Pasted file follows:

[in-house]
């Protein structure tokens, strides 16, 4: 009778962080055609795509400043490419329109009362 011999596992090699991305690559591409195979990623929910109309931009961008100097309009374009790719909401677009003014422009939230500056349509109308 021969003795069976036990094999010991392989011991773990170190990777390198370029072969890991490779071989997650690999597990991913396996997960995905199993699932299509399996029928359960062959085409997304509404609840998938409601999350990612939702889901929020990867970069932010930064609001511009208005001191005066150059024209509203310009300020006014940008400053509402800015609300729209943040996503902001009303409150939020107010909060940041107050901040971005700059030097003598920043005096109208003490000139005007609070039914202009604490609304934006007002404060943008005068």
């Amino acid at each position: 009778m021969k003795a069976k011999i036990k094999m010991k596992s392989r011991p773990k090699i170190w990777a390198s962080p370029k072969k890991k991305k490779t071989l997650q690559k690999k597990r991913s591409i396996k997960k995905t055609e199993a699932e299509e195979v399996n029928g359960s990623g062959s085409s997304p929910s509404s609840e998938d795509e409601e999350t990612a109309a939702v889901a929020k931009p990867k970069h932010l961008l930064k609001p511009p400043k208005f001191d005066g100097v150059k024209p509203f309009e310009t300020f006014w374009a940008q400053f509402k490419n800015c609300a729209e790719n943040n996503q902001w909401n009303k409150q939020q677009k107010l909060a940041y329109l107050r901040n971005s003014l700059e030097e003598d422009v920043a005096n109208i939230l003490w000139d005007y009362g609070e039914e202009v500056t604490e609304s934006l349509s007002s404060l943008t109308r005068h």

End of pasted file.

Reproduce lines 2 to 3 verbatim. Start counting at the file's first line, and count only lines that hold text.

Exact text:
């Protein structure tokens, strides 16, 4: 009778962080055609795509400043490419329109009362 011999596992090699991305690559591409195979990623929910109309931009961008100097309009374009790719909401677009003014422009939230500056349509109308 021969003795069976036990094999010991392989011991773990170190990777390198370029072969890991490779071989997650690999597990991913396996997960995905199993699932299509399996029928359960062959085409997304509404609840998938409601999350990612939702889901929020990867970069932010930064609001511009208005001191005066150059024209509203310009300020006014940008400053509402800015609300729209943040996503902001009303409150939020107010909060940041107050901040971005700059030097003598920043005096109208003490000139005007609070039914202009604490609304934006007002404060943008005068």
């Amino acid at each position: 009778m021969k003795a069976k011999i036990k094999m010991k596992s392989r011991p773990k090699i170190w990777a390198s962080p370029k072969k890991k991305k490779t071989l997650q690559k690999k597990r991913s591409i396996k997960k995905t055609e199993a699932e299509e195979v399996n029928g359960s990623g062959s085409s997304p929910s509404s609840e998938d795509e409601e999350t990612a109309a939702v889901a929020k931009p990867k970069h932010l961008l930064k609001p511009p400043k208005f001191d005066g100097v150059k024209p509203f309009e310009t300020f006014w374009a940008q400053f509402k490419n800015c609300a729209e790719n943040n996503q902001w909401n009303k409150q939020q677009k107010l909060a940041y329109l107050r901040n971005s003014l700059e030097e003598d422009v920043a005096n109208i939230l003490w000139d005007y009362g609070e039914e202009v500056t604490e609304s934006l349509s007002s404060l943008t109308r005068h």